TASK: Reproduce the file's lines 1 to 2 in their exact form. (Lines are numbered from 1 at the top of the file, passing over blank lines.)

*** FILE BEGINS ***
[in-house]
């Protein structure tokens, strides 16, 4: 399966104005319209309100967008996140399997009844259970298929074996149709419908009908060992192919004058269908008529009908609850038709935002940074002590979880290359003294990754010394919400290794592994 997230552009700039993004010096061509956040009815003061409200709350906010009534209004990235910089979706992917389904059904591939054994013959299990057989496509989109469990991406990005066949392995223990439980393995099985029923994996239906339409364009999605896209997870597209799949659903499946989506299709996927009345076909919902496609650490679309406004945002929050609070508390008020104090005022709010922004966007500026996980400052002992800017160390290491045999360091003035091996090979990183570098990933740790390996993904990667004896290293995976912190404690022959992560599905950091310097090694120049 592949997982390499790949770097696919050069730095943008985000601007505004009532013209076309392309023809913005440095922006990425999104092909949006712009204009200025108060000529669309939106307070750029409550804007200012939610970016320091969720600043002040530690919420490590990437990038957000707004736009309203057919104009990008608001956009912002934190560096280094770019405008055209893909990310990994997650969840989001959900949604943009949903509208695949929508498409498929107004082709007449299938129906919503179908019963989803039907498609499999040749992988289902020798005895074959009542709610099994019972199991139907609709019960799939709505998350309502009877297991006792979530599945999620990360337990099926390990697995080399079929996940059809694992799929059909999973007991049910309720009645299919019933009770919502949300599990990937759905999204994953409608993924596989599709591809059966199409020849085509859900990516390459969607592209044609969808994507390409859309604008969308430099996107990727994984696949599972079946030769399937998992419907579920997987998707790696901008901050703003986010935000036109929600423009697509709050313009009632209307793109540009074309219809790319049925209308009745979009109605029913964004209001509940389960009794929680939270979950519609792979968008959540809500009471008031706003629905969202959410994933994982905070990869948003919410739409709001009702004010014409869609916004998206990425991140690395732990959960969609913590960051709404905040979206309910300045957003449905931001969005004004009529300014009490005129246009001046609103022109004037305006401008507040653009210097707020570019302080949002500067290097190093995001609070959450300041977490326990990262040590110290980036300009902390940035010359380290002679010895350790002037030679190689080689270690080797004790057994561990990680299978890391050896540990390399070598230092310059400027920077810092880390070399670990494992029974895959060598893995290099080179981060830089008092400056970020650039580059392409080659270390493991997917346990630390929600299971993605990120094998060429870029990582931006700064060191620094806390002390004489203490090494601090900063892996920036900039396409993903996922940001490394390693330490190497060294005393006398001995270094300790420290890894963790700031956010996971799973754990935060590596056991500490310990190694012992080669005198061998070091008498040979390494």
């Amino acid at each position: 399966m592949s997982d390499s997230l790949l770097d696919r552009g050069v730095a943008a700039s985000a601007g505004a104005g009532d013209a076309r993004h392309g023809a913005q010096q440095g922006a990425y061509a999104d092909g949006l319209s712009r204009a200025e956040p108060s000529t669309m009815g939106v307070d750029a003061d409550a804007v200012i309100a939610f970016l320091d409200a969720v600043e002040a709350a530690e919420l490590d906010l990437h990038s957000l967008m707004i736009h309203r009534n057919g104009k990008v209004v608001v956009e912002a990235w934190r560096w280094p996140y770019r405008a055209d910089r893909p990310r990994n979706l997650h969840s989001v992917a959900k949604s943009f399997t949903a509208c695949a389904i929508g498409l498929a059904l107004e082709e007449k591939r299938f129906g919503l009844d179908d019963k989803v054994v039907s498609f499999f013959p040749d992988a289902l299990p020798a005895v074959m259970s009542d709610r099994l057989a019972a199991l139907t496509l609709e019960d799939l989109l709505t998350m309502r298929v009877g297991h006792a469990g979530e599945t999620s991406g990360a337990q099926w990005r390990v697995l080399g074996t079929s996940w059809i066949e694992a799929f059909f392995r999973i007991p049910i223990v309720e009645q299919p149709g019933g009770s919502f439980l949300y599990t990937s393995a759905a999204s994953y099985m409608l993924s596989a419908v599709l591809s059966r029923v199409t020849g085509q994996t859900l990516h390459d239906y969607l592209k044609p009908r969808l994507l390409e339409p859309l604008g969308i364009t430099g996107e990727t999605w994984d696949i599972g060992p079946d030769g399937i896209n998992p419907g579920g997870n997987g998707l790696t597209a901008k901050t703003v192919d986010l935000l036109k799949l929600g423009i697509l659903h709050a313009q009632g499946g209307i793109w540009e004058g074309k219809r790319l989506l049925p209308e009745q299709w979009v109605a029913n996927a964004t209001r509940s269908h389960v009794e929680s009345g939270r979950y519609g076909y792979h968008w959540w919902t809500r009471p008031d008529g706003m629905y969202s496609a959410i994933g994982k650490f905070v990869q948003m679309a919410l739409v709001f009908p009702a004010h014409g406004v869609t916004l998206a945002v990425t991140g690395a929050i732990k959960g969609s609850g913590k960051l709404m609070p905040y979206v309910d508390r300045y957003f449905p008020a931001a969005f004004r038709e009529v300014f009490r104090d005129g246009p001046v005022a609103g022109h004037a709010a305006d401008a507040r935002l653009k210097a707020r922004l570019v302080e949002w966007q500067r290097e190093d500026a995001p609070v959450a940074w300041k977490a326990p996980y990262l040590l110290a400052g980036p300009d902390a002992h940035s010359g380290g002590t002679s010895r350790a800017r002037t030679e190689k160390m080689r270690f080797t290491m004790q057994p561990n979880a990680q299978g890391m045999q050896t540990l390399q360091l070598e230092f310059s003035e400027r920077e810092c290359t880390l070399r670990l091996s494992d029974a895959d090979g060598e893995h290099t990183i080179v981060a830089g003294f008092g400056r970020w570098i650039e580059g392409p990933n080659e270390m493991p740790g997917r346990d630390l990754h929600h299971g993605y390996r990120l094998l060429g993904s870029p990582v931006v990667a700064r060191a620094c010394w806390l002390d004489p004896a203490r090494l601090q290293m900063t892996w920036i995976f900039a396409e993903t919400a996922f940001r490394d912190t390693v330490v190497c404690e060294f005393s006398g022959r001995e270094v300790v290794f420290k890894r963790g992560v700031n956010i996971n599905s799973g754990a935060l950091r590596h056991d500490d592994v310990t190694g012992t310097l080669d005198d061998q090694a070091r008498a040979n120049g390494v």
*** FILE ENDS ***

[in-house]
């Protein structure tokens, strides 16, 4: 399966104005319209309100967008996140399997009844259970298929074996149709419908009908060992192919004058269908008529009908609850038709935002940074002590979880290359003294990754010394919400290794592994 997230552009700039993004010096061509956040009815003061409200709350906010009534209004990235910089979706992917389904059904591939054994013959299990057989496509989109469990991406990005066949392995223990439980393995099985029923994996239906339409364009999605896209997870597209799949659903499946989506299709996927009345076909919902496609650490679309406004945002929050609070508390008020104090005022709010922004966007500026996980400052002992800017160390290491045999360091003035091996090979990183570098990933740790390996993904990667004896290293995976912190404690022959992560599905950091310097090694120049 592949997982390499790949770097696919050069730095943008985000601007505004009532013209076309392309023809913005440095922006990425999104092909949006712009204009200025108060000529669309939106307070750029409550804007200012939610970016320091969720600043002040530690919420490590990437990038957000707004736009309203057919104009990008608001956009912002934190560096280094770019405008055209893909990310990994997650969840989001959900949604943009949903509208695949929508498409498929107004082709007449299938129906919503179908019963989803039907498609499999040749992988289902020798005895074959009542709610099994019972199991139907609709019960799939709505998350309502009877297991006792979530599945999620990360337990099926390990697995080399079929996940059809694992799929059909999973007991049910309720009645299919019933009770919502949300599990990937759905999204994953409608993924596989599709591809059966199409020849085509859900990516390459969607592209044609969808994507390409859309604008969308430099996107990727994984696949599972079946030769399937998992419907579920997987998707790696901008901050703003986010935000036109929600423009697509709050313009009632209307793109540009074309219809790319049925209308009745979009109605029913964004209001509940389960009794929680939270979950519609792979968008959540809500009471008031706003629905969202959410994933994982905070990869948003919410739409709001009702004010014409869609916004998206990425991140690395732990959960969609913590960051709404905040979206309910300045957003449905931001969005004004009529300014009490005129246009001046609103022109004037305006401008507040653009210097707020570019302080949002500067290097190093995001609070959450300041977490326990990262040590110290980036300009902390940035010359380290002679010895350790002037030679190689080689270690080797004790057994561990990680299978890391050896540990390399070598230092310059400027920077810092880390070399670990494992029974895959060598893995290099080179981060830089008092400056970020650039580059392409080659270390493991997917346990630390929600299971993605990120094998060429870029990582931006700064060191620094806390002390004489203490090494601090900063892996920036900039396409993903996922940001490394390693330490190497060294005393006398001995270094300790420290890894963790700031956010996971799973754990935060590596056991500490310990190694012992080669005198061998070091008498040979390494």